Welcome to my new micro-interview series, which focuses on recent releases that I’ve found noteworthy. Past entries are archived here.
In this series I’m asking writers to respond to the two questions I most frequently ask when I’m teaching a book in the classroom: (1) what is the text doing / how is the text doing it, and (2) with what does the text connect?
These questions arise from my particular approach to reading and critical analysis, which is deeply indebted to Deleuze & Guattari’s A Thousand Plateaus. As they put it, “Literature is an assemblage…a book itself is a little machine…writing has nothing to do with signifying…it has to do with surveying, mapping, even realms that are yet to come.”
So, without further delay…
I present Katie Jean Shinkle, whose recent book Our Prayers After the Fire has been described thusly:
“When I finished reading Our Prayers After the Fire I saw that my fists were clenched tight. I’d been trying to grab a fistful, punch my way in. I wanted to get inside this book, figure out how it did what it did. I felt grateful and jealous, two of my favorite emotions when reading. Now my fists are open, my palms out. Katie Jean Shinkle is a writer who makes you beg for more, more, more.”
“Our Prayers After the Fire‘s exquisite discontinuation lays waste to the tired turns of conventional fiction. Every sentence is a wonder here, every gesture is fresh, and Katie Jean Shinkle has given us a book that’s as wacky, consecrated, and as unsettling as a fever.”
“Katie Jean Shinkle performs extraordinary feats of emotional and narrative funambulism in Our Prayers After the Fire. Her linguistic high-wire dexterity is gorgeous and devastating in equal measure. It is, in fact, the painful deadpan beauty of the prose that will knock you to your knees and allow you to feel things you may never have felt. Prepare to be happily shattered.”
What does your book do and how does your book do it?
Our Prayers After the Fire is a haunting disappearing act, documenting what vanishes eventually and indefinitely. The cartography of the book maps violence, queerness, childhood and childhood trauma, poverty narratives, despair and disrepair. It is also a mapping of the smallest moments of joy, of vast human-ness, of what it means to survive and to be alive. There are spaces where ghosts reside, both real and imagined. There are spaces of magic. There are spaces of suffering and mess. It is dirty, domestic realism. All of this is explored through the lens of a shared consciousness, a “we,” a duo of girls whose identities and roles (sometimes older/younger sisters, sometimes conjoined twins, sometimes lovers) shift consistently. A “we” not as an in sync greek chorus of voice/s and experience/s but an interacting collective, anchored and fluid, creating and carrying the shape and echo of the narrative.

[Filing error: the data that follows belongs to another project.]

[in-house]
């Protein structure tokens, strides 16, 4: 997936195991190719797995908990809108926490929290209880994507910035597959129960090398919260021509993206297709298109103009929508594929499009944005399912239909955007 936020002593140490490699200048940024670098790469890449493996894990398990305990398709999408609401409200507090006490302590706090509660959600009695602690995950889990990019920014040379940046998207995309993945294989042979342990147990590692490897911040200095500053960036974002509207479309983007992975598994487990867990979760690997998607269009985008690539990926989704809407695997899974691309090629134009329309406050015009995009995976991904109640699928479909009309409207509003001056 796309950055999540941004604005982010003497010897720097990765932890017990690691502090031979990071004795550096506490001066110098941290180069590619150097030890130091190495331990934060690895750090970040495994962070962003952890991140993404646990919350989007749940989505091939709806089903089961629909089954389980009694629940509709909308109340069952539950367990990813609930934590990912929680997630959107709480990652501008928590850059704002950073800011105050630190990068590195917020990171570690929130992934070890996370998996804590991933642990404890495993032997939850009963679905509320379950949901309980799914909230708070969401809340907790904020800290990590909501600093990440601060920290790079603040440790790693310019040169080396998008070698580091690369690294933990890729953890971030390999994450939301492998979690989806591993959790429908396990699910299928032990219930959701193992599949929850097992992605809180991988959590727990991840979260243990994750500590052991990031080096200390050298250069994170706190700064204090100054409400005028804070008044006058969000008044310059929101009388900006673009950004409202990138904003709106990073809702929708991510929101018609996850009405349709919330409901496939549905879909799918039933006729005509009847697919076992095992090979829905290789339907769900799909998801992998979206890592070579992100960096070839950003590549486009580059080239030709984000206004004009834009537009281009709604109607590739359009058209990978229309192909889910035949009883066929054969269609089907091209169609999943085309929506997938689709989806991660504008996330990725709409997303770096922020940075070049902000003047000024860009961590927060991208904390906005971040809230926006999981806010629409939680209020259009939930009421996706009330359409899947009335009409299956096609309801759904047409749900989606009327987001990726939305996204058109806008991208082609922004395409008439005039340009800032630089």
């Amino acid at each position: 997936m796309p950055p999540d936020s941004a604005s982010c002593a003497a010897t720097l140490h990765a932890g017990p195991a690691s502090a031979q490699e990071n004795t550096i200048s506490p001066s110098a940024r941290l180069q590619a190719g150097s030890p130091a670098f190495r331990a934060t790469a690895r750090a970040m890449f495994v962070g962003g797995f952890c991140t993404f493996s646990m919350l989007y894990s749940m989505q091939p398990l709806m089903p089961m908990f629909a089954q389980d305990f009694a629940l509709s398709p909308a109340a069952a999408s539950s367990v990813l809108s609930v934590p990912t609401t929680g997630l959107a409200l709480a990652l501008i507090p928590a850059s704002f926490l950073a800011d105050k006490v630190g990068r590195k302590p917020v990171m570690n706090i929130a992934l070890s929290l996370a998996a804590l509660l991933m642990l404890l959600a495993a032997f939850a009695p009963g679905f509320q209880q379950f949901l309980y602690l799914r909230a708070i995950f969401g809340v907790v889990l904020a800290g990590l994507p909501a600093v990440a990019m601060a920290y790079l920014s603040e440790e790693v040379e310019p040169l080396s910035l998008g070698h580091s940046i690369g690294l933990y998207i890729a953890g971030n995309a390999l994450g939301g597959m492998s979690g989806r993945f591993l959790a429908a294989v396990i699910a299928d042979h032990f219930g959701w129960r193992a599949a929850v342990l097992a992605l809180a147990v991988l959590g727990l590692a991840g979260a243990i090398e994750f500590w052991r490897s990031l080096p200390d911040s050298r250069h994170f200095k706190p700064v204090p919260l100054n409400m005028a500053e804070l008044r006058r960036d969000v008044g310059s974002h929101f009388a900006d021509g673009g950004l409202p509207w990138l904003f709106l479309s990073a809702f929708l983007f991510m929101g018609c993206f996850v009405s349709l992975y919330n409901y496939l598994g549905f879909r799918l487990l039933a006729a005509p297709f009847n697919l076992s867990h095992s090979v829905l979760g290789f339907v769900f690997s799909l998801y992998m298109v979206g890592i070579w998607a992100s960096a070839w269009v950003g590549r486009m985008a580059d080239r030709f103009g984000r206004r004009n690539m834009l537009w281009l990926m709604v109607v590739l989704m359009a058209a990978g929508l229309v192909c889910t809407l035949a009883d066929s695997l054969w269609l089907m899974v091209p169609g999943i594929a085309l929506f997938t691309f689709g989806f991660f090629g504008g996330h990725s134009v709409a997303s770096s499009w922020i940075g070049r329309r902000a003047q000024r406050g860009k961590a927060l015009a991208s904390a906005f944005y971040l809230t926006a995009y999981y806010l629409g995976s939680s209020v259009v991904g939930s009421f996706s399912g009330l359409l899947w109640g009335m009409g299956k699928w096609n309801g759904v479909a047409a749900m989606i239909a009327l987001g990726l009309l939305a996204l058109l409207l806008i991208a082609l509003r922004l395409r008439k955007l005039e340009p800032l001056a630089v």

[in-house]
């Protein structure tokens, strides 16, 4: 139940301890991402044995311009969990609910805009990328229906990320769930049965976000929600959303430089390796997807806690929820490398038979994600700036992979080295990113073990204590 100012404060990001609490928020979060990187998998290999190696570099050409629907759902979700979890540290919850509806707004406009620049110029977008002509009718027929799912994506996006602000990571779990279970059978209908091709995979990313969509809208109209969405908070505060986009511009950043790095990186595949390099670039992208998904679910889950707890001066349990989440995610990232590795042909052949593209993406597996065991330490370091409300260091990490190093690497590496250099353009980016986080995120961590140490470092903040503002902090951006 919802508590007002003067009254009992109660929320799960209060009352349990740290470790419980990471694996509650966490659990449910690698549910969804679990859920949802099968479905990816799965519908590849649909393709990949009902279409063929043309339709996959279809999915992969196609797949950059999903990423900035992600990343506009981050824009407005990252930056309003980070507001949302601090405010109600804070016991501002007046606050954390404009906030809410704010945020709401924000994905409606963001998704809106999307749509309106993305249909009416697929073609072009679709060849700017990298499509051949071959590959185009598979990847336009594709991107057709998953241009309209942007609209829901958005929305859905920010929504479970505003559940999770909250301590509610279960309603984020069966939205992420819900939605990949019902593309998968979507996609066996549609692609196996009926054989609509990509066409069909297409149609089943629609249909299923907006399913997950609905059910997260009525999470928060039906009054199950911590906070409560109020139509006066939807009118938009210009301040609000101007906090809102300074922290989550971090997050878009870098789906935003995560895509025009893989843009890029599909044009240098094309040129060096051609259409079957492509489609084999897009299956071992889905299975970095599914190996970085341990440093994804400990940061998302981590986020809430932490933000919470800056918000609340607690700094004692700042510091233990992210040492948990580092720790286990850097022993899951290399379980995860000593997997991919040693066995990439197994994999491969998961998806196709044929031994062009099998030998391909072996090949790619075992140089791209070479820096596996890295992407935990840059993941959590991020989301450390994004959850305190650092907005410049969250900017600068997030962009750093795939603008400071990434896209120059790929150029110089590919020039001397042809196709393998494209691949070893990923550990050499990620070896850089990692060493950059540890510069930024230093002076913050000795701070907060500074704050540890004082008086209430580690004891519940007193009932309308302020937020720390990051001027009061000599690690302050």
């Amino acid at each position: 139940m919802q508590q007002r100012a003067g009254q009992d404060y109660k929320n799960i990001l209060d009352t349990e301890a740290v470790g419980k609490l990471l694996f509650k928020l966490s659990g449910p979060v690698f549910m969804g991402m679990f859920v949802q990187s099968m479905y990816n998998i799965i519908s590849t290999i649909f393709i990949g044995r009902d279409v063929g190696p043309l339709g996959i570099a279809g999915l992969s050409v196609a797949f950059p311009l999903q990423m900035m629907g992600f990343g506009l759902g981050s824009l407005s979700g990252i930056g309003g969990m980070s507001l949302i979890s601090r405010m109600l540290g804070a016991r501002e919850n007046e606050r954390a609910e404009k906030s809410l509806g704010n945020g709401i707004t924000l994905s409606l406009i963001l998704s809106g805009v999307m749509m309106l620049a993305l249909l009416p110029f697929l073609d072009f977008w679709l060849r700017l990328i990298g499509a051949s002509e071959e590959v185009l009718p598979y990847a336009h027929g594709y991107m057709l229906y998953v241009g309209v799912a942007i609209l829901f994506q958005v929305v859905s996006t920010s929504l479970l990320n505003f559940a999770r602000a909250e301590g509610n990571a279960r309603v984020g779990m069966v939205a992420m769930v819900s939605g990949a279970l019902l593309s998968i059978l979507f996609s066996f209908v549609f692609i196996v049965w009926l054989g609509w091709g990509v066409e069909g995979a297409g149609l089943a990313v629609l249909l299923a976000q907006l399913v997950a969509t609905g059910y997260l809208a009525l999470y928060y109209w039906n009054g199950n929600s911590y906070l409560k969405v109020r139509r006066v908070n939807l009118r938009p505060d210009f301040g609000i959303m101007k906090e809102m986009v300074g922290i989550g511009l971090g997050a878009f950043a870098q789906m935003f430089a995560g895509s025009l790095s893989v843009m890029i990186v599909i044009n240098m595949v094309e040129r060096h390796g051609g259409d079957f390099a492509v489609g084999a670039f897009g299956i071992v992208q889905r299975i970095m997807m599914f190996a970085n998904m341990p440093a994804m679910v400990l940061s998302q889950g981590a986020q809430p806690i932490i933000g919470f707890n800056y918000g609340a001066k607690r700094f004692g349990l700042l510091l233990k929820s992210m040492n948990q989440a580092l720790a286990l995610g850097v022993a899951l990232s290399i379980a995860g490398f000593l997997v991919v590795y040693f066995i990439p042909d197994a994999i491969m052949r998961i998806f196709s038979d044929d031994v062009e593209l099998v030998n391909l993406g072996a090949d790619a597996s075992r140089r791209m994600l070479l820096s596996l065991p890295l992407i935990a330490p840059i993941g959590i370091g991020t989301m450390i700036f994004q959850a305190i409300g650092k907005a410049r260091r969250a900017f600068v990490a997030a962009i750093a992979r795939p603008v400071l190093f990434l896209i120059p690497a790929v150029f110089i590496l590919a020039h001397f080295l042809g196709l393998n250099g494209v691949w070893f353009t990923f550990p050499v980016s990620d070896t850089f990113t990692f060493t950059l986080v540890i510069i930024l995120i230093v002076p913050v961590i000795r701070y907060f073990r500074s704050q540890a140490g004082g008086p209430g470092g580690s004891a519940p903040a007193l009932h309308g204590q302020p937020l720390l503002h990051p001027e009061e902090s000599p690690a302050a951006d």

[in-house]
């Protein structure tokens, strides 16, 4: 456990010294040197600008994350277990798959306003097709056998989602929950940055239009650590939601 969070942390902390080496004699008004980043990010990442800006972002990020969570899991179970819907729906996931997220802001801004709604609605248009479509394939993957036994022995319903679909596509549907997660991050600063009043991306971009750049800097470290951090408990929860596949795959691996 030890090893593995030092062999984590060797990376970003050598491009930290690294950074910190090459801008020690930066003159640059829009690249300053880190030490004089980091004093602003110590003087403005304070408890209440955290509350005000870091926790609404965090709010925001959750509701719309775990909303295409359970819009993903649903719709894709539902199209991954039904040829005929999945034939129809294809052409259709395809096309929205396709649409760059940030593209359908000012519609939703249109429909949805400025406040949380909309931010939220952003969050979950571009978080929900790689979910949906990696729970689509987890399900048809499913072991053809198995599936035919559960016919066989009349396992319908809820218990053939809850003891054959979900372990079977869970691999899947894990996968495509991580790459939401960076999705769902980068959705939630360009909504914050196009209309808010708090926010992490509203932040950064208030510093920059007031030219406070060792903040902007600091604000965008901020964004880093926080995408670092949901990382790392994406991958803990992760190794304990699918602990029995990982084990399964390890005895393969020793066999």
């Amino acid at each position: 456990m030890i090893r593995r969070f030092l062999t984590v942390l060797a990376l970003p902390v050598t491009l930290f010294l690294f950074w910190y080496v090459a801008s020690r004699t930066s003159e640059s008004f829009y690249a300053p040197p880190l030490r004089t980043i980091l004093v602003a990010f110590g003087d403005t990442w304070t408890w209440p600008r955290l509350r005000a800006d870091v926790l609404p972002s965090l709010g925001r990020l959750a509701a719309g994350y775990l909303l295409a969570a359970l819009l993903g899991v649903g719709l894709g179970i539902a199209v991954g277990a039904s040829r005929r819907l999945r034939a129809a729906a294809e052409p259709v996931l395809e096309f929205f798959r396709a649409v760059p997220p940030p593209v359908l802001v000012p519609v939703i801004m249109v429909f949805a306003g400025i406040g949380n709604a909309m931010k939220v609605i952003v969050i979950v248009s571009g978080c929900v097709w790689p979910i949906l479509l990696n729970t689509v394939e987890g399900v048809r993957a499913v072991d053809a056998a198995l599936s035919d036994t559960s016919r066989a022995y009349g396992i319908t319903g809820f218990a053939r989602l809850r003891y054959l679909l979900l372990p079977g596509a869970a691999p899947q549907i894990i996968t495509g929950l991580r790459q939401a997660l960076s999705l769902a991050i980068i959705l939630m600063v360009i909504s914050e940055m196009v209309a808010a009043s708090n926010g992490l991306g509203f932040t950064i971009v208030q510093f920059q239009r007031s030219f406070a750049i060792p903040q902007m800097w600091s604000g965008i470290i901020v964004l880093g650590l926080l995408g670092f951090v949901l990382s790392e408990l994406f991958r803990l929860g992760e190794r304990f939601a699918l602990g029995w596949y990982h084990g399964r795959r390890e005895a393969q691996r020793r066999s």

Having identified your book’s comportment, could you bring it into focus by describing its relationship to other texts? (By “texts” I mean any relatable objects.) Put another way: if we think about a book as a star in a constellation, or a node in a circuit, I’m interested in hearing about the constellation or circuit in which readers might find your book. Put yet another way: if we think about your book as contributing to particular conversations, could you describe those conversations and their other participants?
The book’s creation is profoundly rooted in Fluxus art. While the work itself is not in direct conversation with Fluxus, the book was created, in part, by a Fluxus influence based practice. I was in heavy research around the Fluxus movement throughout the entire creation of the work. I ended up engaging in experiments and “happenings” both solo and in groups and the “results” ended up being a significant substantial part of the work. (Some experiments were less Fluxus based and more akin to CA Conrad’s somatic poetry rituals.) I was highly influenced by artists Nam June Paik, Yoko Ono, George Maciunas, and Alison Knowles. As far as conversation with writers and writing goes, I feel that Our Prayers After the Fire is in direct conversation with the work of writers such as Katherine Faw Morris, Amelia Gray, Lindsay Hunter, and Alissa Nutting. The work of these writers explores all the problematic elements of its own course and study of dirty, domestic realism, work that is in itself in deep conversation on so many levels with magic, trauma, suffering, joy, and humanity.
Katie Jean Shinkle is the author of two novels Our Prayers After the Fire (Blue Square Press, 2014) and The Arson People(Civil Coping Mechanisms, forthcoming), as well as four chapbooks. Other work can be found in LIT, Barrow Street, New Orleans Review, FLAUNT Magazine, and elsewhere. She serves as Associate Editor of Denver Quarterly.